- UGC has already completed 90% of the draft
- After approval, swift implementation will follow
- Govt to appoint vice-chancellors in such institutes
- At least 15 clauses of the act will be amended
- Consistent tuition and other fees will be set
- Academics on trustee boards to be mandatory
The University Grants Commission (UGC) seeks to bring about some major changes to the Private University Act 2010, which would pave the way for the government to appoint vice-chancellors in private universities – a move not endorsed by higher education entrepreneurs.
At least 15 clauses of the act will be amended to bring about consistency in tuition and other fees in such institutions, and to integrate academics on trustee boards. This will ensure discipline in the sector, and facilitate quality higher education at the private universities, UGC sources have said.
Providing more details, a UGC member and convener of the Private University Act 2010 Amendment Committee, Prof Dr Biswajit Chanda, said, "We have already completed 90% of the draft, and just need two-three more meetings to finalise it.
"We will then send the draft to the education ministry for approval, and its implementation will follow soon. Our focus is to ensure quality education, and help the private universities run more smoothly."
The amendment will also allow the government to appoint VCs at private universities, which is an existing rule in all public universities across the country, except the four autonomous ones – Dhaka University, Rajshahi University, Chattogram University and Jahangirnagar University.
Dr Chanda added, "The government will seek a three-member panel from each private university to facilitate the appointment process. A VC will be appointed either from within or outside this particular panel.
"This appointment process will empower the VCs and help bring about discipline in these institutions."
Commenting on the UGC initiative, Association of Private Universities of Bangladesh (APUB) Chairman Sheikh Kabir Hossain said, "Allowing the government to appoint VCs in private universities will not be a logical move because these are being run by the private sector.
"Instead, the UGC itself should be modernised."
Private universities currently charge fees as they see fit, regardless of available facilities and infrastructure, and without any regulations. The proposed amendment seeks to fix this issue by allowing the UGC to set fees that are consistent across different institutions.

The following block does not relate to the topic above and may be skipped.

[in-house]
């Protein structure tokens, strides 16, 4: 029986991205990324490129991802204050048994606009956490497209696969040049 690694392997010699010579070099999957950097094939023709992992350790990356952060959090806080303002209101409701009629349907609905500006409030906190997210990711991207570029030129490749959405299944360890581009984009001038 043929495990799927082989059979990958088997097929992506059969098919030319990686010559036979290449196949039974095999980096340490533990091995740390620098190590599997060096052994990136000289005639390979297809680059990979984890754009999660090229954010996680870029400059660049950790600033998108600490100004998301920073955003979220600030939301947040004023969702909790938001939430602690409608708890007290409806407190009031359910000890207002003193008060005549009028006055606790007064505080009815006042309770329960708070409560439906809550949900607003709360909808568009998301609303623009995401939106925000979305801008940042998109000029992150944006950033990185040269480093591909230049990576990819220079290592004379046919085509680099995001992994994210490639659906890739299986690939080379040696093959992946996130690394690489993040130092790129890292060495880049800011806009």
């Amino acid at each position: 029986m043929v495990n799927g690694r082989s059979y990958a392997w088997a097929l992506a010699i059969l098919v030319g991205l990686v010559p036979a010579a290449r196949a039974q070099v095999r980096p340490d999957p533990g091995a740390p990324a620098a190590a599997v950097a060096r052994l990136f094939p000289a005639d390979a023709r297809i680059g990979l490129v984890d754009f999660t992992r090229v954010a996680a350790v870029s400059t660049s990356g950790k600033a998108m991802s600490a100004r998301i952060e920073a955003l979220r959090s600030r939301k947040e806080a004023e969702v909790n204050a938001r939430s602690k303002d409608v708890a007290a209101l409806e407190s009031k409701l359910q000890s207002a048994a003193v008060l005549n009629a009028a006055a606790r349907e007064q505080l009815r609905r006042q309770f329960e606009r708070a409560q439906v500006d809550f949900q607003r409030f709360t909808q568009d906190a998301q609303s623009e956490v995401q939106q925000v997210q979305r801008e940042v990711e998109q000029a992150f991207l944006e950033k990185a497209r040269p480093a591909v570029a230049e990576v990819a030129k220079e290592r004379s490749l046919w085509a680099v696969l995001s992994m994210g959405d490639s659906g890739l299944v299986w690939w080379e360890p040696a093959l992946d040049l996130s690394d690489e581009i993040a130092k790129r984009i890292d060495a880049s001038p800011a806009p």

Moreover, appointing academics on the board of trustees is not mandatory in the existing act. The new draft proposes forming trustee boards with at least 33% of the members coming from academia, and recommends increasing the number of broad members from nine to fifteen.
It also empowers VCs to become chiefs of teachers' recruitment, finance committees and any other committees for academic development.
The UGC will formulate a common guideline for recruiting teachers and staff at private universities. The draft defines rule violations, and outlines what action will be taken against the institutions at fault.
Currently, a private university can secure the UGC's approval for having at least a 25,000 square feet rented building, but the criterion has been increased to 35,000 square feet in the draft act.
Commenting on the matter, APUB Chairman Sheikh Kabir Hossain said, "There is no need to amend the law right now; instead the ministry can add some rules to it. We are running the private universities, so the government should speak with us before moving forward."
According to UGC sources, parliament passed the existing Private University Act in 2010. The Parliamentary Standing Committee had taken an initiative to amend the act in 2015, but it was not fruitful in the face of protests by APUB leaders.
In August last year, the ministry asked the UGC to take new steps towards making a draft to amend the act.
What is the situation of private universities?
The Private University Act 2010 dictates that a private university must have at least six departments, but 13 of the 91 such active institutions lack the required minimum number of departments.
Most private universities also appear reluctant to move their campuses from rented buildings to permanent premises of their own, insiders have said.
According to a UGC report released last year, only 24 private universities are carrying out their academic activities on permanent campuses, while 17 are operating on partially developed permanent campuses.
Nine universities are setting up their own campuses, while 20 others have bought land but are yet to take any initiative towards building permanent campuses. The rest of the private universities continue to carry out their academic activities in rented buildings.
There are 106 approved private universities in the country, and 94 of them are now active. But only 12 of those active institutions currently have all the required top officials. Of the rest, 79 have vice-chancellors, 24 have pro-vice-chancellors and 53 have treasurers, according to the UGC's 45th annual report.
Meetings of the board of trustees, syndicate, academic council and finance committee are mandatory for every university.
But four universities did not hold any meeting of their board of trustees, nine did not hold meetings of the syndicate, six did not hold academic council meetings and 14 did not hold finance committee meetings.